Most Popular in 2014

  • Published29 Dec 2014
  • Reviewed22 Dec 2014
  • Author
  • Source BrainFacts/SfN
Dendritic spines.
Image of the Week: The Structure of Memory

Your oldest memories are etched into your brain thanks to tiny structures in your neurons.

Chao, et al. Journal of Neuroscience, 2013.
Dendritic spines.
Two black cats looking over their backs at each other in a mirror-style image.
What causes déjà vu?

While it’s difficult to study déjà vu directly in a laboratory, scientists can test how the brain responds to familiar faces and places.

Courtesy, with permission: Daniel Horacio Agostini.
Two black cats looking over their backs at each other in a mirror-style image.
The Mushroom Body
Image of the Week: Pavlov’s Flies

The brain links smells and sensations to create lasting memories.

Campbell, et al. The Journal of Neuroscience, 2013.
The Mushroom Body
Sex Differences in the Brain
His and Hers: Sex Differences in the Brain

Studying sex differences in the brain may one day lead to new information about brain illnesses that affect one sex more than the other.

Shutterstock.com
Sex Differences in the Brain
scientists labeled a transcription factor called Fezf2 (in green) in cells in the motor area of the mature mouse cortex. Neurons in the layer above (in red and blue) did not express Fezf2. The gray cells show how the shape of the neurons change after Fezf2 is expressed, growing tufted dendrites.
Image of the Week: Forming a New Identity

Neurons rely on proteins to determine their jobs in the nervous system.

Tantirigama, et al. Journal of Neuroscience, 2014.
scientists labeled a transcription factor called Fezf2 (in green) in cells in the motor area of the mature mouse cortex. Neurons in the layer above (in red and blue) did not express Fezf2. The gray cells show how the shape of the neurons change after Fezf2 is expressed, growing tufted dendrites.
Image of man playing the trumpet.
Does practice make perfect?

While experts debate the type and length of practice that is optimal for success, one thing is clear: training improves performance and changes the brain.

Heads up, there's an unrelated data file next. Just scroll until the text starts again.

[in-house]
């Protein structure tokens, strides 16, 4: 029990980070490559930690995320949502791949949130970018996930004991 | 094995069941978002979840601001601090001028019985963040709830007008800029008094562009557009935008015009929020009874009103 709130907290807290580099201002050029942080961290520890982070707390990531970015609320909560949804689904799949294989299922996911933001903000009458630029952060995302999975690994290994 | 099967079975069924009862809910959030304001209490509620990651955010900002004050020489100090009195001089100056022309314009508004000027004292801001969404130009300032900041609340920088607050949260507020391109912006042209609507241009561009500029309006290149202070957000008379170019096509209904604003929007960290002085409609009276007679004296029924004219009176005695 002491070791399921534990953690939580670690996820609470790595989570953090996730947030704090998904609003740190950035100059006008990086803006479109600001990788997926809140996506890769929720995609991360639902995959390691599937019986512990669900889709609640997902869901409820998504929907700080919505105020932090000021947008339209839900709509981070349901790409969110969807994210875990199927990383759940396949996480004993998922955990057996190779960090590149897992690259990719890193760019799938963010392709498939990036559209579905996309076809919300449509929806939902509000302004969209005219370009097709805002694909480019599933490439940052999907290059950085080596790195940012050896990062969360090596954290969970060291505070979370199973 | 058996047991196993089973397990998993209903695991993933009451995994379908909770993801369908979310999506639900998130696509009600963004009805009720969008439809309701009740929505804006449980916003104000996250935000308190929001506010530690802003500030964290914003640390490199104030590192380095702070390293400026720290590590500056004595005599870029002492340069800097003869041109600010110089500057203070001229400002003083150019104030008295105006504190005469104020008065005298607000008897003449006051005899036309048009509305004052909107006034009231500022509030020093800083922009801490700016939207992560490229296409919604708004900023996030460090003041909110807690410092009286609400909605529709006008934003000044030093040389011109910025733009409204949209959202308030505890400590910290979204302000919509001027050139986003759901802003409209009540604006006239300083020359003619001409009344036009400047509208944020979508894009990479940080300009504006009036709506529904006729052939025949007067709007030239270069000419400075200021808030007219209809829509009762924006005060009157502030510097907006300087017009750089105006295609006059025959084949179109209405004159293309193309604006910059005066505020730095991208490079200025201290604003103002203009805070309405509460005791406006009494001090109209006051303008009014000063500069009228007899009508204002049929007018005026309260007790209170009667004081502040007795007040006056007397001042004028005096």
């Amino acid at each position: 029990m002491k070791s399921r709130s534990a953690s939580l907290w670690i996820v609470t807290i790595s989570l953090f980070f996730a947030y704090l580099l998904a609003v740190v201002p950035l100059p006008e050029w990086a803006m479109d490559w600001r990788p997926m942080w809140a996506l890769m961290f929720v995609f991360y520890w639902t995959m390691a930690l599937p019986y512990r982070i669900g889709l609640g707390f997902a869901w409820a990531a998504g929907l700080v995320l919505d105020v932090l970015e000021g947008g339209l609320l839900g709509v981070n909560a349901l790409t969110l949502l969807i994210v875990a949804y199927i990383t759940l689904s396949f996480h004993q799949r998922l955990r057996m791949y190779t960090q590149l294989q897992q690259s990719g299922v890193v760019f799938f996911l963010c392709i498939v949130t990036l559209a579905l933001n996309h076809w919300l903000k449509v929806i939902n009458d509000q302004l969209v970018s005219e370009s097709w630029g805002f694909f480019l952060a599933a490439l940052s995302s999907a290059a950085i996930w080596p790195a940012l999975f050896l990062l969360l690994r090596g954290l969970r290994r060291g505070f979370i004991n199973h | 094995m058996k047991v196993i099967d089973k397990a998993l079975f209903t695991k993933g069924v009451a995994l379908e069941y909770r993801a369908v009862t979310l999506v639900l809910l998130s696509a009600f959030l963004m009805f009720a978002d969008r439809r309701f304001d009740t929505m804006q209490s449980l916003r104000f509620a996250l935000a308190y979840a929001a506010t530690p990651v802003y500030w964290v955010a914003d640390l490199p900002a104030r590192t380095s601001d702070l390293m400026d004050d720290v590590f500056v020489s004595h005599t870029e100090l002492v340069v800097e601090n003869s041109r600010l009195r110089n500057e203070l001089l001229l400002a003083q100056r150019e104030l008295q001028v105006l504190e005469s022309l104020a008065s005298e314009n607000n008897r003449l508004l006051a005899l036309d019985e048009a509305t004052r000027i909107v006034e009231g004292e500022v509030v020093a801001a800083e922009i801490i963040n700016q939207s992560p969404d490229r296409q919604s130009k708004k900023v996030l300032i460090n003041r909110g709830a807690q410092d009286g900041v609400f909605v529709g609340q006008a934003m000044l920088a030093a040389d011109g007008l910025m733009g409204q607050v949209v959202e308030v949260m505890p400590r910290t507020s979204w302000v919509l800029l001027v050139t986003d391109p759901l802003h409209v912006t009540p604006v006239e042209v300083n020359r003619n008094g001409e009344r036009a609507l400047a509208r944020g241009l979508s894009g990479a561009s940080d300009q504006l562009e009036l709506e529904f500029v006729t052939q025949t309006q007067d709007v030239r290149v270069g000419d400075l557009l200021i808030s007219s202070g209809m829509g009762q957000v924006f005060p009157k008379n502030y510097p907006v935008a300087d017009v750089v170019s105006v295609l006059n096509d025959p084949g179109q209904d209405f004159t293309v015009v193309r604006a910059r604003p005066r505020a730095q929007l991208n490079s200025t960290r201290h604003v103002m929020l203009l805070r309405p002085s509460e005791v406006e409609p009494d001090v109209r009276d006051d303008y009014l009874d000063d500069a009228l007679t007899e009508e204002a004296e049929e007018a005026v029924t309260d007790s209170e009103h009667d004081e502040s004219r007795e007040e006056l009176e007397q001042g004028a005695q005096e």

Courtesy, with permission: Carlos Delgado.
Image of man playing the trumpet.
Olfactory bulbs
Image of the Week: Seeing Your Sense of Smell

This visage captures the parts of the nose and brain responsible for interpreting smell.

Memi, et al. Journal of Neuroscience, 2013.
Olfactory bulbs
The brain’s blood vessels are lined with endothelial cells that are wedged tightly together, creating a nearly impermeable boundary between the brain and bloodstream. This image shows a section through a blood vessel (black) in the brain of a mouse as well as endothelial cells (surrounded by glial cells in green) and processed from surrounding brain cells (in red).
The Blood-Brain Barrier

Identifying new ways to bypass the brain’s elaborate security system may one day lead to better outcomes for patients with brain tumors or other neurological disorders.

Credit: C.J. Guerin, MRC Toxicology Unit / Science Source.
The brain’s blood vessels are lined with endothelial cells that are wedged tightly together, creating a nearly impermeable boundary between the brain and bloodstream. This image shows a section through a blood vessel (black) in the brain of a mouse as well as endothelial cells (surrounded by glial cells in green) and processed from surrounding brain cells (in red).
Myelin — a fatty material that wraps around axons (pictured on the left and right of nerve fibers above) — preserves the strength of these signals, allowing them to move quickly along the axon. At each node, or gap in the myelin sheath (center above), electrical signals are amplified, allowing the signal to jump to the next node.
Image of the Week: Speeding Up Brain Signals

Your brain’s electrical signals travel from node to node in their journey along nerve axons.

Desmazieres, et al. Journal of Neuroscience, 2014.
Myelin — a fatty material that wraps around axons (pictured on the left and right of nerve fibers above) — preserves the strength of these signals, allowing them to move quickly along the axon. At each node, or gap in the myelin sheath (center above), electrical signals are amplified, allowing the signal to jump to the next node.
MRI scan
Brain Scans: Technologies That Peer Inside Your Head

Advances in chemistry, physics, and computer science have revolutionized neuroscience by giving scientists greater access to the living brain.

Courtesy, with permission: Oxford Centre for Functional MRI of the Brain, Oxford University.
MRI scan

It’s been a big year for the brain and for BrainFacts.org. We published dozens of articles about the brain and nervous system, covering everything from hungry fruit bats to the eerie sensation of déjà vu. What were the most popular posts of 2014? Browse through the images and their descriptions to find out, and click on the link in each caption to read the full articles.

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